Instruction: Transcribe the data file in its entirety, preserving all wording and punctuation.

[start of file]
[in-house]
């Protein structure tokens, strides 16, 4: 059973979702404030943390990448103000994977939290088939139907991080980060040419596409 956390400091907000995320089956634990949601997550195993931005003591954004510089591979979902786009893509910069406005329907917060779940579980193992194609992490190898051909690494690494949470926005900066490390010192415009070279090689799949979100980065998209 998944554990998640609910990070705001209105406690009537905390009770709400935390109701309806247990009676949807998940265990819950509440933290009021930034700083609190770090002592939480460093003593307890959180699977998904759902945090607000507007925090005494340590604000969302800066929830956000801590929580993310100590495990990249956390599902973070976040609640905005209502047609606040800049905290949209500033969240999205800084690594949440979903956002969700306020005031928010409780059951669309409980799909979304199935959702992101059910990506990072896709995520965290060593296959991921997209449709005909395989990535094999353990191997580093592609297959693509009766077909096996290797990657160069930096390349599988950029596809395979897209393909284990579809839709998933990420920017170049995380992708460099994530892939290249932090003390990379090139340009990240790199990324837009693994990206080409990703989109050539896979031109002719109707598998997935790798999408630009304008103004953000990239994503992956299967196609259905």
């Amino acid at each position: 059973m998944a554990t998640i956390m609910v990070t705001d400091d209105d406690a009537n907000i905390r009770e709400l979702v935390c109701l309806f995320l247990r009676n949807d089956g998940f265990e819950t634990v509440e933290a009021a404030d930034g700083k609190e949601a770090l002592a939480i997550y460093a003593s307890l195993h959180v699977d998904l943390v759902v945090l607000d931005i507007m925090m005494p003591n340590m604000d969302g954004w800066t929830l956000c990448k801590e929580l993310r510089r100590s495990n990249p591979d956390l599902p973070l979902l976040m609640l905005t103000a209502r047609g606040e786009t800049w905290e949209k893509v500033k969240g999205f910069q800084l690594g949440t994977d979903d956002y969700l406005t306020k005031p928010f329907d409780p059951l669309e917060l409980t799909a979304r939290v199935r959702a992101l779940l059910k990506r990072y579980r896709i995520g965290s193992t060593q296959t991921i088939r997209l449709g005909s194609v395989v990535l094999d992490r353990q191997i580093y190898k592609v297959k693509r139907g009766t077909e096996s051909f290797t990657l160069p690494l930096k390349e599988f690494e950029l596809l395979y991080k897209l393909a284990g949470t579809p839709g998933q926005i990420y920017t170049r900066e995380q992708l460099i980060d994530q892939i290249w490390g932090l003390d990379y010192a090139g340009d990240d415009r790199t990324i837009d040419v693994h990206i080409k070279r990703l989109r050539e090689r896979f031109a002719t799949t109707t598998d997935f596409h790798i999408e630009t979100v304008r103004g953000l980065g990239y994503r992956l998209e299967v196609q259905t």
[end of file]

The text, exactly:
[in-house]
């Protein structure tokens, strides 16, 4: 059973979702404030943390990448103000994977939290088939139907991080980060040419596409 956390400091907000995320089956634990949601997550195993931005003591954004510089591979979902786009893509910069406005329907917060779940579980193992194609992490190898051909690494690494949470926005900066490390010192415009070279090689799949979100980065998209 998944554990998640609910990070705001209105406690009537905390009770709400935390109701309806247990009676949807998940265990819950509440933290009021930034700083609190770090002592939480460093003593307890959180699977998904759902945090607000507007925090005494340590604000969302800066929830956000801590929580993310100590495990990249956390599902973070976040609640905005209502047609606040800049905290949209500033969240999205800084690594949440979903956002969700306020005031928010409780059951669309409980799909979304199935959702992101059910990506990072896709995520965290060593296959991921997209449709005909395989990535094999353990191997580093592609297959693509009766077909096996290797990657160069930096390349599988950029596809395979897209393909284990579809839709998933990420920017170049995380992708460099994530892939290249932090003390990379090139340009990240790199990324837009693994990206080409990703989109050539896979031109002719109707598998997935790798999408630009304008103004953000990239994503992956299967196609259905």
């Amino acid at each position: 059973m998944a554990t998640i956390m609910v990070t705001d400091d209105d406690a009537n907000i905390r009770e709400l979702v935390c109701l309806f995320l247990r009676n949807d089956g998940f265990e819950t634990v509440e933290a009021a404030d930034g700083k609190e949601a770090l002592a939480i997550y460093a003593s307890l195993h959180v699977d998904l943390v759902v945090l607000d931005i507007m925090m005494p003591n340590m604000d969302g954004w800066t929830l956000c990448k801590e929580l993310r510089r100590s495990n990249p591979d956390l599902p973070l979902l976040m609640l905005t103000a209502r047609g606040e786009t800049w905290e949209k893509v500033k969240g999205f910069q800084l690594g949440t994977d979903d956002y969700l406005t306020k005031p928010f329907d409780p059951l669309e917060l409980t799909a979304r939290v199935r959702a992101l779940l059910k990506r990072y579980r896709i995520g965290s193992t060593q296959t991921i088939r997209l449709g005909s194609v395989v990535l094999d992490r353990q191997i580093y190898k592609v297959k693509r139907g009766t077909e096996s051909f290797t990657l160069p690494l930096k390349e599988f690494e950029l596809l395979y991080k897209l393909a284990g949470t579809p839709g998933q926005i990420y920017t170049r900066e995380q992708l460099i980060d994530q892939i290249w490390g932090l003390d990379y010192a090139g340009d990240d415009r790199t990324i837009d040419v693994h990206i080409k070279r990703l989109r050539e090689r896979f031109a002719t799949t109707t598998d997935f596409h790798i999408e630009t979100v304008r103004g953000l980065g990239y994503r992956l998209e299967v196609q259905t």